(641d) On-Line Ftir Measurements for the Pilot-Plant Scale-up of a Borane Reduction Process | AIChE

(641d) On-Line Ftir Measurements for the Pilot-Plant Scale-up of a Borane Reduction Process


Anderson, C. O. - Presenter, Merck & Co., Inc.
Zhou, G. - Presenter, Merck & Co., Inc.
Phenix, B. - Presenter, Merck & Co., Inc.

In laboratory process development for the reduction of an amide carbonyl with borane-THF, headspace FTIR was used to measure the concentration of diborane in the vapor phase and determine the level of safety risk associated with the process. A constant nitrogen sweep was applied through the headspace of the reaction, and the IR spectra of the effluent gas were collected using an FTIR analyzer equipped with an on-line gas cell. The diborane peak at 2530-2480 cm-1 was used to quantify the headspace diborane level. Another major scale-up issue for this reduction was that the off-line LC assay required a time-consuming sample work-up, which would result in long down-times in the pilot plant. To address this issue, on-line liquid-phase FTIR was used to detect the amide and the amine-borane complex (product), and to determine the extent of reaction.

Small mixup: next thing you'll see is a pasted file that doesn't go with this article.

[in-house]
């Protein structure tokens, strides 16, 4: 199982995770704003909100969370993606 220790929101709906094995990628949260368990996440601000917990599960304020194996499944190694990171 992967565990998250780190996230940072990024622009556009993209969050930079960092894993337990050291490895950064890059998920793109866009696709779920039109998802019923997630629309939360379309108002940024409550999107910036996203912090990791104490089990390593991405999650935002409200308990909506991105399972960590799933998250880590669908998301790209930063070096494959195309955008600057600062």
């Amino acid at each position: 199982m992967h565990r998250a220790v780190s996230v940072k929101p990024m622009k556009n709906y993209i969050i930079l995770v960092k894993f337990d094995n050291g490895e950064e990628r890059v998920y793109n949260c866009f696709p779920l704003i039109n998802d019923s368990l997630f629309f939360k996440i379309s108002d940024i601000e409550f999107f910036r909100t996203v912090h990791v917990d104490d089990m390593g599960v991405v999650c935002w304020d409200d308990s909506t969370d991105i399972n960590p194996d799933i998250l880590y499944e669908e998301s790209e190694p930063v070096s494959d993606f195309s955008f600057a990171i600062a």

For pilot-plant scale-up, the laboratory results were used to design an optimized process. The optimized maximum pilot-plant diborane level for the reaction is ca. 1800 ppm, well below the lower explosive limit in air (5000 ppm). On the other hand, dummy reactions performed by charging borane-THF in the absence of amide substrate would generate ca. 18,000 ppm diborane at the optimized reaction conditions. Thus, it is important to ensure that the reaction is progressing during the borane-THF charge. The liquid-phase FTIR data show that the substrate is consumed rapidly, forming intermediates that convert to amine product. The data indicate that the reaction is complete after 4 hours, and the endpoint is confirmed by running the LC assay on an acid-treated end-of-reaction sample. Liquid-phase FTIR was used during pilot-plant scale-up of this reduction to ensure that the reaction occurred on the desired timescale, and to determine the reaction endpoint. Lab and pilot-plant results will be presented.